The following essay is the story of my attempt to discern, record and define the Light of Place within the Old City walls of Jerusalem. The Old City’s signature light is a mixture of light gathered from various
photonic sources: atmospheric, as defined by latitude
and modified by the city’s shifting interplays of desert
and Mediterranean air; primordial, as defined by light
in the stepped limestone terrain outside the walls;
threshold, as articulated at its boundary walls and
gates, and anthropogenic, as defined by 4000 years of
human habitation within those walls.
But Jerusalem is, for all three world monotheisms, a
holy city, one where light and dark are not just measures
of illuminance but powerful religious metaphors. So
hovering over the city, and in particular its Judeo-Islamic-Roman Temple Mount, is celestial light, a
source that is variously understood and manipulated
to ‘reveal’ how a willing believer can and should relate
to his/her system of belief.
As to atmospheric light, Jerusalem stands at the
intersection of a Mediterranean climate to the west
and a desert climate to the east. Ask Jewish and Arab
residents of Jerusalem where their light comes from
and, in a city where violent opinion delineates issues as
consequential as hummus, the immediate, unequivocal
and surprisingly uncontested response is: desert.
For the Arabs this may simply point to the historical
and incarnate impact of their ancient environmental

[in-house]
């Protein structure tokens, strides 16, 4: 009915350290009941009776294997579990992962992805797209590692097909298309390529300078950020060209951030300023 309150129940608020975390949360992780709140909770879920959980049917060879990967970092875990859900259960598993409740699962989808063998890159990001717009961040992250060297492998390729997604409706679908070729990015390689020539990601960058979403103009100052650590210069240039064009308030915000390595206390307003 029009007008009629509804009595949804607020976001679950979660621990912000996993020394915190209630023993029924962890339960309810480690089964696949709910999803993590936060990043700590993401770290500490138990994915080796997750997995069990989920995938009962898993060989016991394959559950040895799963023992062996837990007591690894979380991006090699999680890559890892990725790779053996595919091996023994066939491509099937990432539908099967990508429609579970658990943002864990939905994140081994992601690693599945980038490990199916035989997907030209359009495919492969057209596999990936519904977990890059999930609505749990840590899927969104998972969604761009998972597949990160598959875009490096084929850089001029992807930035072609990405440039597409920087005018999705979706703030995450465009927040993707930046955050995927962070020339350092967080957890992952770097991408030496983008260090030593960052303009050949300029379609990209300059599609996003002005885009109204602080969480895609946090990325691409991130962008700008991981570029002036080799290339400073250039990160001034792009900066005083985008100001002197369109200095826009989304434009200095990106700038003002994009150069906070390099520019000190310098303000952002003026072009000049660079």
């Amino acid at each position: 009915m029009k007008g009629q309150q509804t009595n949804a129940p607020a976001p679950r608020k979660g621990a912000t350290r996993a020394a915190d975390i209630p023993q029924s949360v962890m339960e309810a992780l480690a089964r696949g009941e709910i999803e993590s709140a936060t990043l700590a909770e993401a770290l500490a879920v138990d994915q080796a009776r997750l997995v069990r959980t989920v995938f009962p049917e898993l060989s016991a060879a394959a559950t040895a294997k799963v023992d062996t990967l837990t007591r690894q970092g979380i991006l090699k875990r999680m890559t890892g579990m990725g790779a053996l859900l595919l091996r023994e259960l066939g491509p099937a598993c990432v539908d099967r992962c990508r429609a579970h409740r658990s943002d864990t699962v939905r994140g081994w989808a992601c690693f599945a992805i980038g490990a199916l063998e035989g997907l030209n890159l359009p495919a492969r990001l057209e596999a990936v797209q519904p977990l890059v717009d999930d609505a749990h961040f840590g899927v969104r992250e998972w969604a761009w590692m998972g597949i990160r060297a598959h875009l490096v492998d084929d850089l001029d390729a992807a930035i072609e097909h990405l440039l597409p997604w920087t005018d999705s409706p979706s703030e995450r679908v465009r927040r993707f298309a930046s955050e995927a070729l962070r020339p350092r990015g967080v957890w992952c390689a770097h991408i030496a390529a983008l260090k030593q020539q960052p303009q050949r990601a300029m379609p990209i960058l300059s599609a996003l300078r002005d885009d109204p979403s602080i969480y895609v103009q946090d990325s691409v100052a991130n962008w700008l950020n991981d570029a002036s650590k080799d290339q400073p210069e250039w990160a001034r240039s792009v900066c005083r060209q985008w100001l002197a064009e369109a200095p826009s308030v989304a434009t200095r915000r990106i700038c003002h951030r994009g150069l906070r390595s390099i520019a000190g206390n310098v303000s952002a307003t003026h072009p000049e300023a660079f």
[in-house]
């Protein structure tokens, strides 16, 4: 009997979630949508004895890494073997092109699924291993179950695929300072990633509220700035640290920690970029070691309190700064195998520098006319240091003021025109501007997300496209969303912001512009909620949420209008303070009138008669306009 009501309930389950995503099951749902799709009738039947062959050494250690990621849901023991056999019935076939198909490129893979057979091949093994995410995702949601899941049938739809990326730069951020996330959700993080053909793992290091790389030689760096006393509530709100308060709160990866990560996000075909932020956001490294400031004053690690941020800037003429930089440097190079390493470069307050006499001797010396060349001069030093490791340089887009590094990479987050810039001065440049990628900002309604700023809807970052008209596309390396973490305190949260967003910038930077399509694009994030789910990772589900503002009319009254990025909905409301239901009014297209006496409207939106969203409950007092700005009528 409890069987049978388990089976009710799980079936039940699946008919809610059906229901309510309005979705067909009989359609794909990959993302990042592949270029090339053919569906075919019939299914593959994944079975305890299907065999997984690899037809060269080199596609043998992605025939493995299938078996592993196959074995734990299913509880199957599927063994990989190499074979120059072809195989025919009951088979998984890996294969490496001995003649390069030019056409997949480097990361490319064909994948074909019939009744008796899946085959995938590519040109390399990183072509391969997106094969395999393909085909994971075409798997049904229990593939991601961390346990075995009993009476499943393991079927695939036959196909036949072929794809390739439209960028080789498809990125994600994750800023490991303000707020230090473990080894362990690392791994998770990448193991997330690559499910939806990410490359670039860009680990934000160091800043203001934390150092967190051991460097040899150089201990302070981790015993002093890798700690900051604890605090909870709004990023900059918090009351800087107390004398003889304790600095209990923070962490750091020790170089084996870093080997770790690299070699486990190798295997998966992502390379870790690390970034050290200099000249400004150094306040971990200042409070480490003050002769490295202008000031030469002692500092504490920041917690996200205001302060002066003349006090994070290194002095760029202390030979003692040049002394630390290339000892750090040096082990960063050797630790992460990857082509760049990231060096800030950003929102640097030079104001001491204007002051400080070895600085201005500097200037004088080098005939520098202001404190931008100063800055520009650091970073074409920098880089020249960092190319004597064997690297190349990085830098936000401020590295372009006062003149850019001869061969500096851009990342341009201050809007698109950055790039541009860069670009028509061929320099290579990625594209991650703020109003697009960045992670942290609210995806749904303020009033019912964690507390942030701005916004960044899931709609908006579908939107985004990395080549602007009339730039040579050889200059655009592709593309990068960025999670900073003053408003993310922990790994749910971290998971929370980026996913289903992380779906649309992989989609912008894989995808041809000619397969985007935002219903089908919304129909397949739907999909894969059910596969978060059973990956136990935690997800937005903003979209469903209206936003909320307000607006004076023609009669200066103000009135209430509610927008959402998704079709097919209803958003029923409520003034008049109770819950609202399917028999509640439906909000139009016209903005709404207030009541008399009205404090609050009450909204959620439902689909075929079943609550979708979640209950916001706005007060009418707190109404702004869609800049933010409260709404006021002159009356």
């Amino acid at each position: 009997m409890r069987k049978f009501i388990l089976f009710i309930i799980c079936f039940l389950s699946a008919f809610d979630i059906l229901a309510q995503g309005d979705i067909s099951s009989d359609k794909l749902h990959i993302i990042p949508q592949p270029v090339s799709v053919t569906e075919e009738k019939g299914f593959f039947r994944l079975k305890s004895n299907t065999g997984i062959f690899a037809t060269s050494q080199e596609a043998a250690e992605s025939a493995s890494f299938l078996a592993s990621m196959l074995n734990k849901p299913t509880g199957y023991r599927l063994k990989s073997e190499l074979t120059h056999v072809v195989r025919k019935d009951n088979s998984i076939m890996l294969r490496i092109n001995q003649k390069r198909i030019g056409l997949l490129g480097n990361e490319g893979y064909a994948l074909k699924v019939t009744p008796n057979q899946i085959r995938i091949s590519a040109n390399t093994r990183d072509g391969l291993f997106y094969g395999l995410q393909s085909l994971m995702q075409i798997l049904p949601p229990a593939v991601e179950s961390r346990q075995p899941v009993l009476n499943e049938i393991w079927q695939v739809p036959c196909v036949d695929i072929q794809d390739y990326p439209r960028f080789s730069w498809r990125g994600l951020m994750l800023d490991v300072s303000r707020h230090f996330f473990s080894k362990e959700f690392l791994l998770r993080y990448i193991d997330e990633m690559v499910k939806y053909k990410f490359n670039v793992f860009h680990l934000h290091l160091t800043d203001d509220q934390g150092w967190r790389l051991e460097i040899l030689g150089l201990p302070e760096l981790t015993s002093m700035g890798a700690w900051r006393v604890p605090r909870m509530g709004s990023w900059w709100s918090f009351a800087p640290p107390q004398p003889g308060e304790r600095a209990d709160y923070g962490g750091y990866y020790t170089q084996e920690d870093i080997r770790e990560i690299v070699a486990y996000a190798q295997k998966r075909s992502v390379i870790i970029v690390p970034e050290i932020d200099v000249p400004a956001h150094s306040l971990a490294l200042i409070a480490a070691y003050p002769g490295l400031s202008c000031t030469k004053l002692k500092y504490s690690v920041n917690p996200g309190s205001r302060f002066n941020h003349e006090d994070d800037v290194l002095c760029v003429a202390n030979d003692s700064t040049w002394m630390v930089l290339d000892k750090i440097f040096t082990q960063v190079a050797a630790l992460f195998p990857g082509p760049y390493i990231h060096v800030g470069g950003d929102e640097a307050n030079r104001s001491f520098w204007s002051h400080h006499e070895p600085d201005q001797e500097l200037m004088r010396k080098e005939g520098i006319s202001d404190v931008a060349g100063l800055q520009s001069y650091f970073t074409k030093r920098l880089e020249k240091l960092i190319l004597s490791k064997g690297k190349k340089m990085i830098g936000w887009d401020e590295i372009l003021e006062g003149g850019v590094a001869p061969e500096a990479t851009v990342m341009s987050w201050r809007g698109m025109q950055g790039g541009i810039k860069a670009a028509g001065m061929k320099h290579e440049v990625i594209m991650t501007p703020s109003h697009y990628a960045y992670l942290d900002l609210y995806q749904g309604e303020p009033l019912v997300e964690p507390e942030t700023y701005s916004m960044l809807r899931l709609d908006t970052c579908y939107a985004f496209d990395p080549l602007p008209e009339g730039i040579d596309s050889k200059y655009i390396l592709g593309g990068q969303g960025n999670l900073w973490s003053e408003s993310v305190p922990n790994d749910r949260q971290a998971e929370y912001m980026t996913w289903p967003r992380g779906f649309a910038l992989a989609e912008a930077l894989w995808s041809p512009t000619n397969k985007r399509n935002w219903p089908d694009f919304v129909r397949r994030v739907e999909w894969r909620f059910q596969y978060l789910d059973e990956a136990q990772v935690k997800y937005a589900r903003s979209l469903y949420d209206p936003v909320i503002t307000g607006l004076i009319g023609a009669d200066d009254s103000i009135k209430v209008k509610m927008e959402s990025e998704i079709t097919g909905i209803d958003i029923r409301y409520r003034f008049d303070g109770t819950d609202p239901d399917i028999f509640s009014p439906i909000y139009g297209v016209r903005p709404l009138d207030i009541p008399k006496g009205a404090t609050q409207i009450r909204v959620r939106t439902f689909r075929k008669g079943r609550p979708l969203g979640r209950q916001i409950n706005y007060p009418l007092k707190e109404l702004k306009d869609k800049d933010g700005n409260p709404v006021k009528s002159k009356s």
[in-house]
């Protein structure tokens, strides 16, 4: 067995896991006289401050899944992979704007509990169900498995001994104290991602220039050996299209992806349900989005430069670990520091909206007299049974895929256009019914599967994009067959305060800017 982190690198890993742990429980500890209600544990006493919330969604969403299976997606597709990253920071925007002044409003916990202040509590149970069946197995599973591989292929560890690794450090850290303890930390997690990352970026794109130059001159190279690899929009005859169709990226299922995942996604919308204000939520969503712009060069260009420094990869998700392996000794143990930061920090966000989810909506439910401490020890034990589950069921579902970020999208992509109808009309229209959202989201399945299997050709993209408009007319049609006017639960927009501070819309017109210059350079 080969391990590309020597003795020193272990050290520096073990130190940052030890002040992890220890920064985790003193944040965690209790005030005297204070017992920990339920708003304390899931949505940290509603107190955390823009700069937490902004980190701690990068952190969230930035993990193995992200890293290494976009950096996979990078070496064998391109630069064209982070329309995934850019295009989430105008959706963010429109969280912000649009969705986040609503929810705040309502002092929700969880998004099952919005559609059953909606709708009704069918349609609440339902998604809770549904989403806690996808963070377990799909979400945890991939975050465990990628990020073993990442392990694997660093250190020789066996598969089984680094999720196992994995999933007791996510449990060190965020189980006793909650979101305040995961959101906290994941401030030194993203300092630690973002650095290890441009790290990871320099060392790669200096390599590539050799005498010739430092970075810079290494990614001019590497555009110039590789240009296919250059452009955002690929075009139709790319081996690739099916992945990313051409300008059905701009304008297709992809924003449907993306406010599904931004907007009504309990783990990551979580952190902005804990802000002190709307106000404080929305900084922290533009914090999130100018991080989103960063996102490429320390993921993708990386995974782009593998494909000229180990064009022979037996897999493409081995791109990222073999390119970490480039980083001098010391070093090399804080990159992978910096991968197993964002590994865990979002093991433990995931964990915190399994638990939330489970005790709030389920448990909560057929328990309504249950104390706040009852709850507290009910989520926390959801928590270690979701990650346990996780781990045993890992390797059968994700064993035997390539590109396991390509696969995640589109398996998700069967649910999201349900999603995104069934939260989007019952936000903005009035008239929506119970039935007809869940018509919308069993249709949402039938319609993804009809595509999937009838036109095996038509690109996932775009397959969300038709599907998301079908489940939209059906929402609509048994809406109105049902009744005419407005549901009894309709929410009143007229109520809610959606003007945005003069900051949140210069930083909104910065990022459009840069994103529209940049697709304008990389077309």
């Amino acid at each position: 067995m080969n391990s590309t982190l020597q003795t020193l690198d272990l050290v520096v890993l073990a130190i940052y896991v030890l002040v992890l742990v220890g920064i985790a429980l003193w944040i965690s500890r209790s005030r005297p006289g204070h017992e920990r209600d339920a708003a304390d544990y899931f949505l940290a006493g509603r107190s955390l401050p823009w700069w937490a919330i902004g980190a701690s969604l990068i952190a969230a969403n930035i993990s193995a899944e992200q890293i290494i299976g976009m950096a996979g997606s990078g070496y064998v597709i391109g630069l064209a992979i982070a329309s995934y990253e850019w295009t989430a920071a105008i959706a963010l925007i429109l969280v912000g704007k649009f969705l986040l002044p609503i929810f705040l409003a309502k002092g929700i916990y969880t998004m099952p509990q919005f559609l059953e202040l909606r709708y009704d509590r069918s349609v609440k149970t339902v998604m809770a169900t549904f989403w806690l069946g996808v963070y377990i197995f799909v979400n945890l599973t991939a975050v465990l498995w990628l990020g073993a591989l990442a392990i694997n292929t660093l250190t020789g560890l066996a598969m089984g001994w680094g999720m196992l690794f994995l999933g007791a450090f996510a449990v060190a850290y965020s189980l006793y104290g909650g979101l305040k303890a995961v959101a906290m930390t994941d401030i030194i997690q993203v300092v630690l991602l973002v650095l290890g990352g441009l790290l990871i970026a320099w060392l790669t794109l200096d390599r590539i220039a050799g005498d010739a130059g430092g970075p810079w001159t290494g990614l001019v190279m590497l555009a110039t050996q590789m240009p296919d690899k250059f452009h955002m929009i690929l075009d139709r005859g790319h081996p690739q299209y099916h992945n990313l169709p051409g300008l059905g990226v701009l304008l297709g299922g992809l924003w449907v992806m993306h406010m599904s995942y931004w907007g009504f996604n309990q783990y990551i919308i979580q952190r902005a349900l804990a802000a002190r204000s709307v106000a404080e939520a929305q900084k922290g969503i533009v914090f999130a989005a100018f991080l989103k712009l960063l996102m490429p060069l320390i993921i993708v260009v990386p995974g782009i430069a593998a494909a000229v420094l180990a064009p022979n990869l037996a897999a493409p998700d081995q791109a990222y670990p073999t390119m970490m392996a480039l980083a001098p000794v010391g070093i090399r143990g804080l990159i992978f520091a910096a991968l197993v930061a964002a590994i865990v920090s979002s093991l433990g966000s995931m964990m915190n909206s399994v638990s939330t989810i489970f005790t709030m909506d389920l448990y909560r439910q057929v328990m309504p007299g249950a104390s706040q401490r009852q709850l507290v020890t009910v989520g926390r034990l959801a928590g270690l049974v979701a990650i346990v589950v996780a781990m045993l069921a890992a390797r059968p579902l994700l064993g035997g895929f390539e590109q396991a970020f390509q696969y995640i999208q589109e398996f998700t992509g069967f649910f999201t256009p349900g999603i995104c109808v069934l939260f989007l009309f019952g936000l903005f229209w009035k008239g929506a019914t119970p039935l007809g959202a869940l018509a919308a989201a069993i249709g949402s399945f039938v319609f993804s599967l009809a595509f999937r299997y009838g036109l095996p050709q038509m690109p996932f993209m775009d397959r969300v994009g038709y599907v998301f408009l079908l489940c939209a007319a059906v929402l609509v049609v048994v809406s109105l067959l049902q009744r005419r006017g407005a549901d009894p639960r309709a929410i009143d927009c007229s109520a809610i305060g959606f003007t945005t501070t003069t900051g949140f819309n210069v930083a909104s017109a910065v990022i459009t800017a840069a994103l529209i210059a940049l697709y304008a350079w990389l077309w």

heritage. When the Prophet encounters Jesus during
his Jerusalem night journey, both heads are engulfed
in saintly flames of desert fire. For the Jews it points
to their foundation narrative, where they wandered
in it for 40 years in the hope that the desert light would
burn away the painful memory of their prolonged
enslavement in Egypt.
As a photonic reality, desert light in the city is morning
light. The portal of the Jewish desert tabernacle had, by
biblical law, to face it. This assured that when its doors
opened, it welcomed not just the warmth and comfort
of the rising sun but also offered a daily message of
hope and renewal.
Jerusalem’s morning light exhibits none of the
refractive solar compression one observes as the sun
rises over water. Instead it appears a perfect white gold
circle at the centre of a radiating red/yellow gold field.
This iconic golden circle is not just a local photonic
signature but one that has been exported on to
white/yellow/red gold mosaic surfaces in sanctuaries
throughout Christendom. The next time you inspect
a gold-haloed Byzantine image of Christ’s head recall
that you are witnessing the sun rise in Jerusalem.
Far left and left: as a photonic
reality, desert light in the city
is morning light while, by
contrast, the white light of
the noonday sun is intense,
relentless and inescapable
Opposite: Gate of Beit El Yeshiva.
A uniform blue/grey light
dominates the city’s streets